2 Interface Design Easy to use? Easy to understand? Easy to learn?
3 Interface Design lack of consistency too much memorization no guidance / help no context sensitivity poor response arcane/unfriendly Typical Design Errors
4 Golden Rules Place the user in control Reduce the user’s memory load Make the interface consistent
5 Place the User in Control Define interaction modes in a way that does not force a user into unnecessary or undesired actions, e.g., spell checking Provide for flexible interaction, e.g., keyboard, mouse, voice, etc. Allow user interaction to be interruptible and undoable. Streamline interaction as skill levels advance and allow the interaction to be customized. Hide technical internals from the casual user. Design for direct interaction with objects that appear on the screen, e.g., WYSWSG
6 Reduce the User’s Memory Load Reduce demand on short-term memory, e.g., visual cues Establish meaningful defaults. Define shortcuts that are intuitive, e.g., Alt+P for print function The visual layout of the interface should be based on a real world metaphor, e.g., bill paying system Disclose information in a progressive fashion, i.e., organized hierarchically, e.g., underlining functions under a text style menu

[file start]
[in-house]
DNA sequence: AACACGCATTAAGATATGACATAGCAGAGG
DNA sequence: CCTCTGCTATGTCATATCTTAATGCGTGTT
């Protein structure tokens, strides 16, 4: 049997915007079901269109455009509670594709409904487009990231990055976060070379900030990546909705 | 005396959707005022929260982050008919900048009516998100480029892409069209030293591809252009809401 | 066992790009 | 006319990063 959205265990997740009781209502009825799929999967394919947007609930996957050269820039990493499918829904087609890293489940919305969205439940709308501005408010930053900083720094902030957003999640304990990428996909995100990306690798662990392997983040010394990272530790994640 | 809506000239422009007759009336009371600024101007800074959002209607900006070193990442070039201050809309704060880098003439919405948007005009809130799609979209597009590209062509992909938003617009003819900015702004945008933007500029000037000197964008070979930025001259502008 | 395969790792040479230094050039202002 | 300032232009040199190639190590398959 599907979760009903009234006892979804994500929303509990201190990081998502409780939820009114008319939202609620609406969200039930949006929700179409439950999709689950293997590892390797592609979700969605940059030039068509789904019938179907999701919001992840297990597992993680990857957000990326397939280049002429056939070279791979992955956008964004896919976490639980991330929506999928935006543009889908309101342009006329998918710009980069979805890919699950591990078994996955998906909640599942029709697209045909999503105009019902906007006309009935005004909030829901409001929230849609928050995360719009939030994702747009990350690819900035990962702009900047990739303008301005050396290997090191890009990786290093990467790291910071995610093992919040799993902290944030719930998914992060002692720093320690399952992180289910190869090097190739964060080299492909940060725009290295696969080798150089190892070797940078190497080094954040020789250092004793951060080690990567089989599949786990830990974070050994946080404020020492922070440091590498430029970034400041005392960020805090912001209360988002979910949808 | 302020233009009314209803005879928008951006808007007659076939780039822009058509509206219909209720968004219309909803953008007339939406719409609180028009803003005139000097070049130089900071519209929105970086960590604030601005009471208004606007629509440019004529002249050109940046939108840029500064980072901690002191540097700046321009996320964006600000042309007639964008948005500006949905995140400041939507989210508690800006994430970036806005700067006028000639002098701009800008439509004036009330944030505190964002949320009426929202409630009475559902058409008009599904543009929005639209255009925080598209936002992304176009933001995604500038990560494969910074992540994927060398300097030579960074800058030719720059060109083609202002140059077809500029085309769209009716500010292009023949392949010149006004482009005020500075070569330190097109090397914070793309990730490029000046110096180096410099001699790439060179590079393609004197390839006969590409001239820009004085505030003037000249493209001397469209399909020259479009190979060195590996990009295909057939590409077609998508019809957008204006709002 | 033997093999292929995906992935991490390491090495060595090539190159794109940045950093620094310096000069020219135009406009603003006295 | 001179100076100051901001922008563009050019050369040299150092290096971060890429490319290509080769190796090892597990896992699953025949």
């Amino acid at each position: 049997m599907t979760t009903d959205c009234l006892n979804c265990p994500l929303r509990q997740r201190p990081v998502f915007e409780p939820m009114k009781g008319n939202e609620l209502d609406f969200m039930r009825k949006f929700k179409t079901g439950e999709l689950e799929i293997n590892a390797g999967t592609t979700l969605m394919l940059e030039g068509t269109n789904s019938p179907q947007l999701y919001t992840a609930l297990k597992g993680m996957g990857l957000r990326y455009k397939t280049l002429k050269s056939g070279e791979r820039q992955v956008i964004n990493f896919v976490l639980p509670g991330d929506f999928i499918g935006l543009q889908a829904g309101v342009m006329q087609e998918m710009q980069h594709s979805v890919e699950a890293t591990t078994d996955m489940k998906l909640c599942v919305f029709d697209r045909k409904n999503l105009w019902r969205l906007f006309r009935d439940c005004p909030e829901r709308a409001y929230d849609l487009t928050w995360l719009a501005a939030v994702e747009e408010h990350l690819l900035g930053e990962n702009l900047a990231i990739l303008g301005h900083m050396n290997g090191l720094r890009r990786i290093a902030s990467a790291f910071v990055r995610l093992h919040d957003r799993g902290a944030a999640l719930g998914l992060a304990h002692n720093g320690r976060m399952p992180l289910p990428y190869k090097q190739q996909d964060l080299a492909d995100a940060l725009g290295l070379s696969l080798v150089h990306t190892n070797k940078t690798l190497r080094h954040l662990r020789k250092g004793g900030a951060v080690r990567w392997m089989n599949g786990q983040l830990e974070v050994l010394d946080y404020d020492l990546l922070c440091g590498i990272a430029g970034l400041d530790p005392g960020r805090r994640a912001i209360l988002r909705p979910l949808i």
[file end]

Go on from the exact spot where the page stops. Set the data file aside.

7 Make the Interface Consistent Allow the user to put the current task into a meaningful context. provide indicator, e.g., window title, graphical icons Maintain consistency across a family of applications. If past interactive models have created user expectations, do not make changes unless there is a compelling reason to do so, e.g., Alt+S for saving a file